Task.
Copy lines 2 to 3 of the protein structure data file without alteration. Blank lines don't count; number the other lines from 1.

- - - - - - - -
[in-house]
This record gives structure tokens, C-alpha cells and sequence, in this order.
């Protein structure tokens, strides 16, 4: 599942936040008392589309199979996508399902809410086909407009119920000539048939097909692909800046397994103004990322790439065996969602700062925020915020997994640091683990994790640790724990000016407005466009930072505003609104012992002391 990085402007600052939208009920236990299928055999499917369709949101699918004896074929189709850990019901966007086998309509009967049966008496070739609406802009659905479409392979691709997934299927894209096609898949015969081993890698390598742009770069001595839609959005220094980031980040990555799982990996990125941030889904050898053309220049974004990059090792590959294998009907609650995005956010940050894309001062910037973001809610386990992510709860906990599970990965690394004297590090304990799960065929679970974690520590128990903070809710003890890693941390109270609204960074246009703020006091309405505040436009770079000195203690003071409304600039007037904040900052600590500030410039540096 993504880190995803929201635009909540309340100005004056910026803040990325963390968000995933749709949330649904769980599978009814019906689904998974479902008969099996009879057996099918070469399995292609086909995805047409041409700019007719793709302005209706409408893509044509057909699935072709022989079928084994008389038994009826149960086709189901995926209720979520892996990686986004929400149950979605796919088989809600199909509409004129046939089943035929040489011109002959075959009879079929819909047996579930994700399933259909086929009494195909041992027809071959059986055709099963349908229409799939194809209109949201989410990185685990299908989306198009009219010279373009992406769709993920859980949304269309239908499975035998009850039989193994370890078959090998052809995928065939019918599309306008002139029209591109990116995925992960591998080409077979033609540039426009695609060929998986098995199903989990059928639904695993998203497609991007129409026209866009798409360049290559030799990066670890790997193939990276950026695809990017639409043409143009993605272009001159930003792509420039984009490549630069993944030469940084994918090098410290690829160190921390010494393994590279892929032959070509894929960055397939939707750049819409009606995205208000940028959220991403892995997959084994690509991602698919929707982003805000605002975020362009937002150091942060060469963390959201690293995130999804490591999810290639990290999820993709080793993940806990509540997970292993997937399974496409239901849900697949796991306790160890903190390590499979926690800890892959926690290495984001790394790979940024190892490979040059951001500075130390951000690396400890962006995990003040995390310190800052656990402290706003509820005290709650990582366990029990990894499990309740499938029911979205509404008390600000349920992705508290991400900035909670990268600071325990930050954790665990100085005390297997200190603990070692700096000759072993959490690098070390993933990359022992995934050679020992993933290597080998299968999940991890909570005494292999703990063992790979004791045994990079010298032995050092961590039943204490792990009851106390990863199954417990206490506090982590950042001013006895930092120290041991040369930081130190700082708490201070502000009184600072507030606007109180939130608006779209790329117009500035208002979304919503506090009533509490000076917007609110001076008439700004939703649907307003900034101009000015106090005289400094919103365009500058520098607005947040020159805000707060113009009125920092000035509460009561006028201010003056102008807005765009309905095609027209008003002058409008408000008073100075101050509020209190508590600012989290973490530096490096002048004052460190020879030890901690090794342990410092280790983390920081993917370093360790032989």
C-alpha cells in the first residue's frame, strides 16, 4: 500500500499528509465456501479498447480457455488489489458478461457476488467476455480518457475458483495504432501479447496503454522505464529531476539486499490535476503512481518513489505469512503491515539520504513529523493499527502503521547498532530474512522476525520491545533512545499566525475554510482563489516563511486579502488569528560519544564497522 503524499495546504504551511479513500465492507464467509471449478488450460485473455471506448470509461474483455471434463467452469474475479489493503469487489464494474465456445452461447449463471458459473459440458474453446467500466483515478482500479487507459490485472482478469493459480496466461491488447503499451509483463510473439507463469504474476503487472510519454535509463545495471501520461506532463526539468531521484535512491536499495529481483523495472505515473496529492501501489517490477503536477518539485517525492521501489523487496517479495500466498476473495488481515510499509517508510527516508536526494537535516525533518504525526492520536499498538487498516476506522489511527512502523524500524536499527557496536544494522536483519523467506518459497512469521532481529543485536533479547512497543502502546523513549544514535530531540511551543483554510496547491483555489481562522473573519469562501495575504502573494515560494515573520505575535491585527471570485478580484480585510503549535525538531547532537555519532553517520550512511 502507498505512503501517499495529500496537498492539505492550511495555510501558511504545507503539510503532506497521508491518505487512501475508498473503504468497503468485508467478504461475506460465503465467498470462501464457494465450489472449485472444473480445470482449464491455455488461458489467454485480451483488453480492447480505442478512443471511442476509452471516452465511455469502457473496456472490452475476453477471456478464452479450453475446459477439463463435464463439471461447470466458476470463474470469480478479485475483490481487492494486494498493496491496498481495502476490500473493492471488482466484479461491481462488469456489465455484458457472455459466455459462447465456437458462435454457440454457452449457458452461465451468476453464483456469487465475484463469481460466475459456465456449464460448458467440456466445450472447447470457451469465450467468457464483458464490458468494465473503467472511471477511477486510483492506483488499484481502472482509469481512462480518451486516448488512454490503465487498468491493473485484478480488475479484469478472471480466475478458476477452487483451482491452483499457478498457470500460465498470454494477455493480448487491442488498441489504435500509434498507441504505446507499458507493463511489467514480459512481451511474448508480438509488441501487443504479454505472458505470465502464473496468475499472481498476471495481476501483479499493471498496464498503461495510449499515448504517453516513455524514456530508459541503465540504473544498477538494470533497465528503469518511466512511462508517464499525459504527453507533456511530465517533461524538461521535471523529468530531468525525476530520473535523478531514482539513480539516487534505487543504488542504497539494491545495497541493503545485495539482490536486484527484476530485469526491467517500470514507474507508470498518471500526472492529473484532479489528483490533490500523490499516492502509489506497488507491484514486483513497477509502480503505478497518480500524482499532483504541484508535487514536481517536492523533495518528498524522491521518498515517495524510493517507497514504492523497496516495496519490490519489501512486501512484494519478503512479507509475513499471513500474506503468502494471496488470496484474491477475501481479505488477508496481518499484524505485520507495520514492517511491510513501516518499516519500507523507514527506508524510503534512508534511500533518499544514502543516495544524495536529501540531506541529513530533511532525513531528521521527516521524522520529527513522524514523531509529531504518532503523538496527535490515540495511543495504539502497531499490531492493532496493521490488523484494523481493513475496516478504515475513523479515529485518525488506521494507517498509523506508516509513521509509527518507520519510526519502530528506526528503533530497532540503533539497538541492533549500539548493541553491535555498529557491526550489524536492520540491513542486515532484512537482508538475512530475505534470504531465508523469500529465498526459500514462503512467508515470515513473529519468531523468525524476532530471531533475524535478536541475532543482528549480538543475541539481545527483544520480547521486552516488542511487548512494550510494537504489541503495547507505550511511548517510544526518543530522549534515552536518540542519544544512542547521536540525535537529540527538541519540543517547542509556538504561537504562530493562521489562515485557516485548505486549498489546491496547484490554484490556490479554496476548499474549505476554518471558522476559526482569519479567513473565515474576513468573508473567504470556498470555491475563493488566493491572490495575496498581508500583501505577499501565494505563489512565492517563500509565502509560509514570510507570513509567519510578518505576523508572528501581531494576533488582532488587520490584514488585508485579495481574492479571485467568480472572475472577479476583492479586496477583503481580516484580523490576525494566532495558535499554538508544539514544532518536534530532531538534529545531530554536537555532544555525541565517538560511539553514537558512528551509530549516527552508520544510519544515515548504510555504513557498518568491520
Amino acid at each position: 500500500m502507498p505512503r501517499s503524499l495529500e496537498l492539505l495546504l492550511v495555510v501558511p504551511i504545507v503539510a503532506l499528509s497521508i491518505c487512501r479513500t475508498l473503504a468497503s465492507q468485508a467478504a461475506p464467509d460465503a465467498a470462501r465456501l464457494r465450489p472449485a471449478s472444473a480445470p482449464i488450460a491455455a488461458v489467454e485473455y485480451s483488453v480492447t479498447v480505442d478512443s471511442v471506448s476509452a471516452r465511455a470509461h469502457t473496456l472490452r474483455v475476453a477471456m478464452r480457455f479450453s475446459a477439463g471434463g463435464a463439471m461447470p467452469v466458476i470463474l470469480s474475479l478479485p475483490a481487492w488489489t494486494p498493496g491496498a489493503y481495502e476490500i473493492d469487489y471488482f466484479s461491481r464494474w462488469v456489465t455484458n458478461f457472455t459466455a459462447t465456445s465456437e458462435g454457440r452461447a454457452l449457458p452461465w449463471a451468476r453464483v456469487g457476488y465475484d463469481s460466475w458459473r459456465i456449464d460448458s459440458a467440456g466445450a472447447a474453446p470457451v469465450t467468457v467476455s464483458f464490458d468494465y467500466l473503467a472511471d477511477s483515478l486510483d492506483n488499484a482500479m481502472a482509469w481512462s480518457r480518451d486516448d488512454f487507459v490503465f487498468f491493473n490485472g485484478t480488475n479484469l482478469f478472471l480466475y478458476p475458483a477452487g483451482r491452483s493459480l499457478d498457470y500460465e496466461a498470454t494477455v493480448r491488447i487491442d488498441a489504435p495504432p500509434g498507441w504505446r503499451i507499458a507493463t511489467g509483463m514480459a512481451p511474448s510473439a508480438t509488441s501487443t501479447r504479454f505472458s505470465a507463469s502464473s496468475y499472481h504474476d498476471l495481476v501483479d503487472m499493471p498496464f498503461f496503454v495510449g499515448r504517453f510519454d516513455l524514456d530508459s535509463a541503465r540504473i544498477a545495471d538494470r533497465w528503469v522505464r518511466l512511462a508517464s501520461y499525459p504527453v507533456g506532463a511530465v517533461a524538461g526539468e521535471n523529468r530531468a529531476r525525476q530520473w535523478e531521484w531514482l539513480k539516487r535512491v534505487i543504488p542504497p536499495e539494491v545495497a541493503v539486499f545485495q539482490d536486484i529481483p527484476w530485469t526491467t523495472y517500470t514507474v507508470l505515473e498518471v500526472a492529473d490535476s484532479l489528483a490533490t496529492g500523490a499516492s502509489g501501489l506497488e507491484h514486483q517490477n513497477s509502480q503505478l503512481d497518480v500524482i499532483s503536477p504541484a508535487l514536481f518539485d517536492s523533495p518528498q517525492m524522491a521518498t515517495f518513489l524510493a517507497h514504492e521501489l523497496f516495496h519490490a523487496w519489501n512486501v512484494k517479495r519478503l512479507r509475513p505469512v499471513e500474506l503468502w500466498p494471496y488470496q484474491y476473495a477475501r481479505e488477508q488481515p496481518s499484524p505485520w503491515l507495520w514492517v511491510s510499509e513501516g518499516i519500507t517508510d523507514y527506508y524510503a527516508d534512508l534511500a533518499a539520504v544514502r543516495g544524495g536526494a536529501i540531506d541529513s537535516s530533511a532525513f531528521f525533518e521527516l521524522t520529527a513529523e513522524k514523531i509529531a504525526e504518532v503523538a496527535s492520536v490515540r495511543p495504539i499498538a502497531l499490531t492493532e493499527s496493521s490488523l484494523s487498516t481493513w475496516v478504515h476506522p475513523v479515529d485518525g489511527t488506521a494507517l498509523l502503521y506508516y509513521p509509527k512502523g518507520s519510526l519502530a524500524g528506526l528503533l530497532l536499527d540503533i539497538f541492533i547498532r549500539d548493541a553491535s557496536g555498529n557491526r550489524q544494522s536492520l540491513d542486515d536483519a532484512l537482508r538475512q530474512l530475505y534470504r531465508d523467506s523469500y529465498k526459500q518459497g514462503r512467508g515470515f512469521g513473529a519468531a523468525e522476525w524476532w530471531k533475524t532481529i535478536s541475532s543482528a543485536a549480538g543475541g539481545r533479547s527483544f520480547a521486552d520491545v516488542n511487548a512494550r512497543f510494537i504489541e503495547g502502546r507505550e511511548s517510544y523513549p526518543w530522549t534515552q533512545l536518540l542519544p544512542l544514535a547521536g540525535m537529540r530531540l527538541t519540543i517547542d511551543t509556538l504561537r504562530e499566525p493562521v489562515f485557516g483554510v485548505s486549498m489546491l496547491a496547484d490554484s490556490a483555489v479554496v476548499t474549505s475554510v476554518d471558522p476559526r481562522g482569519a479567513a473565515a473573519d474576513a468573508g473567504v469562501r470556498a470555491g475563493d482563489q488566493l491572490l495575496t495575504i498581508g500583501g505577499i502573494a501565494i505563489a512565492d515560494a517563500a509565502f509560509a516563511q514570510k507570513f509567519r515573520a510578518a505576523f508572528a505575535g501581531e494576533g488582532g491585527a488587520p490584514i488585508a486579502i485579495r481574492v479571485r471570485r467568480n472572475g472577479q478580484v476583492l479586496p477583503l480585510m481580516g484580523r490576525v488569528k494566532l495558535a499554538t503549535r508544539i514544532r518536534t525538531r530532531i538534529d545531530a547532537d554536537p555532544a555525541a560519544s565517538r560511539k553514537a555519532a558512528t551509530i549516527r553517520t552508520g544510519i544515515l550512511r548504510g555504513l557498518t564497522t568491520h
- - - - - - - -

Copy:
This record gives structure tokens, C-alpha cells and sequence, in this order.
């Protein structure tokens, strides 16, 4: 599942936040008392589309199979996508399902809410086909407009119920000539048939097909692909800046397994103004990322790439065996969602700062925020915020997994640091683990994790640790724990000016407005466009930072505003609104012992002391 990085402007600052939208009920236990299928055999499917369709949101699918004896074929189709850990019901966007086998309509009967049966008496070739609406802009659905479409392979691709997934299927894209096609898949015969081993890698390598742009770069001595839609959005220094980031980040990555799982990996990125941030889904050898053309220049974004990059090792590959294998009907609650995005956010940050894309001062910037973001809610386990992510709860906990599970990965690394004297590090304990799960065929679970974690520590128990903070809710003890890693941390109270609204960074246009703020006091309405505040436009770079000195203690003071409304600039007037904040900052600590500030410039540096 993504880190995803929201635009909540309340100005004056910026803040990325963390968000995933749709949330649904769980599978009814019906689904998974479902008969099996009879057996099918070469399995292609086909995805047409041409700019007719793709302005209706409408893509044509057909699935072709022989079928084994008389038994009826149960086709189901995926209720979520892996990686986004929400149950979605796919088989809600199909509409004129046939089943035929040489011109002959075959009879079929819909047996579930994700399933259909086929009494195909041992027809071959059986055709099963349908229409799939194809209109949201989410990185685990299908989306198009009219010279373009992406769709993920859980949304269309239908499975035998009850039989193994370890078959090998052809995928065939019918599309306008002139029209591109990116995925992960591998080409077979033609540039426009695609060929998986098995199903989990059928639904695993998203497609991007129409026209866009798409360049290559030799990066670890790997193939990276950026695809990017639409043409143009993605272009001159930003792509420039984009490549630069993944030469940084994918090098410290690829160190921390010494393994590279892929032959070509894929960055397939939707750049819409009606995205208000940028959220991403892995997959084994690509991602698919929707982003805000605002975020362009937002150091942060060469963390959201690293995130999804490591999810290639990290999820993709080793993940806990509540997970292993997937399974496409239901849900697949796991306790160890903190390590499979926690800890892959926690290495984001790394790979940024190892490979040059951001500075130390951000690396400890962006995990003040995390310190800052656990402290706003509820005290709650990582366990029990990894499990309740499938029911979205509404008390600000349920992705508290991400900035909670990268600071325990930050954790665990100085005390297997200190603990070692700096000759072993959490690098070390993933990359022992995934050679020992993933290597080998299968999940991890909570005494292999703990063992790979004791045994990079010298032995050092961590039943204490792990009851106390990863199954417990206490506090982590950042001013006895930092120290041991040369930081130190700082708490201070502000009184600072507030606007109180939130608006779209790329117009500035208002979304919503506090009533509490000076917007609110001076008439700004939703649907307003900034101009000015106090005289400094919103365009500058520098607005947040020159805000707060113009009125920092000035509460009561006028201010003056102008807005765009309905095609027209008003002058409008408000008073100075101050509020209190508590600012989290973490530096490096002048004052460190020879030890901690090794342990410092280790983390920081993917370093360790032989």